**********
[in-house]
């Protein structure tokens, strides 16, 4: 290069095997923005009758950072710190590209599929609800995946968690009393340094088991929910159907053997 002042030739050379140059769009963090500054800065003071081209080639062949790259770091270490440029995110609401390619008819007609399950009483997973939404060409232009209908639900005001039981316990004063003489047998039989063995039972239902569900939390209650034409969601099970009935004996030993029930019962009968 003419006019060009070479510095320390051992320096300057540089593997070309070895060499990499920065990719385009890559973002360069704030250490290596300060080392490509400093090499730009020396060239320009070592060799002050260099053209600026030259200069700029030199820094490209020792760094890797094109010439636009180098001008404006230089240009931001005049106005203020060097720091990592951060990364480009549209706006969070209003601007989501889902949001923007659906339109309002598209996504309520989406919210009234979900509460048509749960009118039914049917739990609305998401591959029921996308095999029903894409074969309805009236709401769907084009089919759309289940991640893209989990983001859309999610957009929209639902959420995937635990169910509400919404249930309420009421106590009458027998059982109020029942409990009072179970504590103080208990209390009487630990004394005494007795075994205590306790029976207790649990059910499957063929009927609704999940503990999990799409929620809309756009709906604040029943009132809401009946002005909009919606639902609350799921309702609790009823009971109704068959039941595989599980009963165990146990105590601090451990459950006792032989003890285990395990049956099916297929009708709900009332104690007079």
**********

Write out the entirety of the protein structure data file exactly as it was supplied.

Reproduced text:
[in-house]
């Protein structure tokens, strides 16, 4: 290069095997923005009758950072710190590209599929609800995946968690009393340094088991929910159907053997 002042030739050379140059769009963090500054800065003071081209080639062949790259770091270490440029995110609401390619008819007609399950009483997973939404060409232009209908639900005001039981316990004063003489047998039989063995039972239902569900939390209650034409969601099970009935004996030993029930019962009968 003419006019060009070479510095320390051992320096300057540089593997070309070895060499990499920065990719385009890559973002360069704030250490290596300060080392490509400093090499730009020396060239320009070592060799002050260099053209600026030259200069700029030199820094490209020792760094890797094109010439636009180098001008404006230089240009931001005049106005203020060097720091990592951060990364480009549209706006969070209003601007989501889902949001923007659906339109309002598209996504309520989406919210009234979900509460048509749960009118039914049917739990609305998401591959029921996308095999029903894409074969309805009236709401769907084009089919759309289940991640893209989990983001859309999610957009929209639902959420995937635990169910509400919404249930309420009421106590009458027998059982109020029942409990009072179970504590103080208990209390009487630990004394005494007795075994205590306790029976207790649990059910499957063929009927609704999940503990999990799409929620809309756009709906604040029943009132809401009946002005909009919606639902609350799921309702609790009823009971109704068959039941595989599980009963165990146990105590601090451990459950006792032989003890285990395990049956099916297929009708709900009332104690007079």